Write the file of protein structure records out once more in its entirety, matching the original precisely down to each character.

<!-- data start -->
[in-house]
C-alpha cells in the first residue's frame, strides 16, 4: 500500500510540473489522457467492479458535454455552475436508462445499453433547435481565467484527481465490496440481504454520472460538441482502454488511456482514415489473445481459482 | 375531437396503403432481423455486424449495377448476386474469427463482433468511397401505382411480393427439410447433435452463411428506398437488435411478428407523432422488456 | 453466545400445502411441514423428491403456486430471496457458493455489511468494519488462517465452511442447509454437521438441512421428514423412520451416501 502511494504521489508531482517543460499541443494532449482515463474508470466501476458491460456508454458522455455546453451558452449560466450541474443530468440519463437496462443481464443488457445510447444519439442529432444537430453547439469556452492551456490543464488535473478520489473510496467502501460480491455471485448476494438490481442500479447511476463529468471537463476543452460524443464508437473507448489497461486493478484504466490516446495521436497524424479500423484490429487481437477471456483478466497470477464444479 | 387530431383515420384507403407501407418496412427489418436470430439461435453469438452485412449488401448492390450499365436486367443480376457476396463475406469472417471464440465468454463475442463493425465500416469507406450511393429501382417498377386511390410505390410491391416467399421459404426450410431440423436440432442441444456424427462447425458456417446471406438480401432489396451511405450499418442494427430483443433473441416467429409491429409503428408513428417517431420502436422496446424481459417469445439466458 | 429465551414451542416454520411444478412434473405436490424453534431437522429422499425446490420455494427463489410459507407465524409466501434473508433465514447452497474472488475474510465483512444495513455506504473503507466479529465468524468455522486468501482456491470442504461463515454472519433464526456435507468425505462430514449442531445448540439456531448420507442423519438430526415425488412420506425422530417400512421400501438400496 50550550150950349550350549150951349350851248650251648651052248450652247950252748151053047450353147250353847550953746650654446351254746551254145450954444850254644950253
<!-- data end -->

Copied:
[in-house]
C-alpha cells in the first residue's frame, strides 16, 4: 500500500510540473489522457467492479458535454455552475436508462445499453433547435481565467484527481465490496440481504454520472460538441482502454488511456482514415489473445481459482 | 375531437396503403432481423455486424449495377448476386474469427463482433468511397401505382411480393427439410447433435452463411428506398437488435411478428407523432422488456 | 453466545400445502411441514423428491403456486430471496457458493455489511468494519488462517465452511442447509454437521438441512421428514423412520451416501 502511494504521489508531482517543460499541443494532449482515463474508470466501476458491460456508454458522455455546453451558452449560466450541474443530468440519463437496462443481464443488457445510447444519439442529432444537430453547439469556452492551456490543464488535473478520489473510496467502501460480491455471485448476494438490481442500479447511476463529468471537463476543452460524443464508437473507448489497461486493478484504466490516446495521436497524424479500423484490429487481437477471456483478466497470477464444479 | 387530431383515420384507403407501407418496412427489418436470430439461435453469438452485412449488401448492390450499365436486367443480376457476396463475406469472417471464440465468454463475442463493425465500416469507406450511393429501382417498377386511390410505390410491391416467399421459404426450410431440423436440432442441444456424427462447425458456417446471406438480401432489396451511405450499418442494427430483443433473441416467429409491429409503428408513428417517431420502436422496446424481459417469445439466458 | 429465551414451542416454520411444478412434473405436490424453534431437522429422499425446490420455494427463489410459507407465524409466501434473508433465514447452497474472488475474510465483512444495513455506504473503507466479529465468524468455522486468501482456491470442504461463515454472519433464526456435507468425505462430514449442531445448540439456531448420507442423519438430526415425488412420506425422530417400512421400501438400496 50550550150950349550350549150951349350851248650251648651052248450652247950252748151053047450353147250353847550953746650654446351254746551254145450954444850254644950253